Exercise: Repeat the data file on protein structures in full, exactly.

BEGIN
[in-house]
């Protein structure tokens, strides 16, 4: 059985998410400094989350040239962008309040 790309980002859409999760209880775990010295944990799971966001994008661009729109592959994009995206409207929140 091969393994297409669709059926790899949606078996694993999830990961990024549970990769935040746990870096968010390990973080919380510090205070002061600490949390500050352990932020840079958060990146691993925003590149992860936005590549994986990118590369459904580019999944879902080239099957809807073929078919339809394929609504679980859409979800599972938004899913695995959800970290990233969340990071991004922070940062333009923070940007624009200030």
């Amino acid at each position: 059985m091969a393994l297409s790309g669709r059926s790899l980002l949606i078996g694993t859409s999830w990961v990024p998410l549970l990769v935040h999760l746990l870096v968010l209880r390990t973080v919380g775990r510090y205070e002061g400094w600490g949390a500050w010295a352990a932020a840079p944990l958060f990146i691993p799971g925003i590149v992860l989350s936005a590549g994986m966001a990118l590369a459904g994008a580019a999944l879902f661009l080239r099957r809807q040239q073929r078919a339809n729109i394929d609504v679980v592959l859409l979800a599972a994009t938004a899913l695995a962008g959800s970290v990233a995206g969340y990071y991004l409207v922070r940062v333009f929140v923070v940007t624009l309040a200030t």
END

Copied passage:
[in-house]
């Protein structure tokens, strides 16, 4: 059985998410400094989350040239962008309040 790309980002859409999760209880775990010295944990799971966001994008661009729109592959994009995206409207929140 091969393994297409669709059926790899949606078996694993999830990961990024549970990769935040746990870096968010390990973080919380510090205070002061600490949390500050352990932020840079958060990146691993925003590149992860936005590549994986990118590369459904580019999944879902080239099957809807073929078919339809394929609504679980859409979800599972938004899913695995959800970290990233969340990071991004922070940062333009923070940007624009200030």
């Amino acid at each position: 059985m091969a393994l297409s790309g669709r059926s790899l980002l949606i078996g694993t859409s999830w990961v990024p998410l549970l990769v935040h999760l746990l870096v968010l209880r390990t973080v919380g775990r510090y205070e002061g400094w600490g949390a500050w010295a352990a932020a840079p944990l958060f990146i691993p799971g925003i590149v992860l989350s936005a590549g994986m966001a990118l590369a459904g994008a580019a999944l879902f661009l080239r099957r809807q040239q073929r078919a339809n729109i394929d609504v679980v592959l859409l979800a599972a994009t938004a899913l695995a962008g959800s970290v990233a995206g969340y990071y991004l409207v922070r940062v333009f929140v923070v940007t624009l309040a200030t």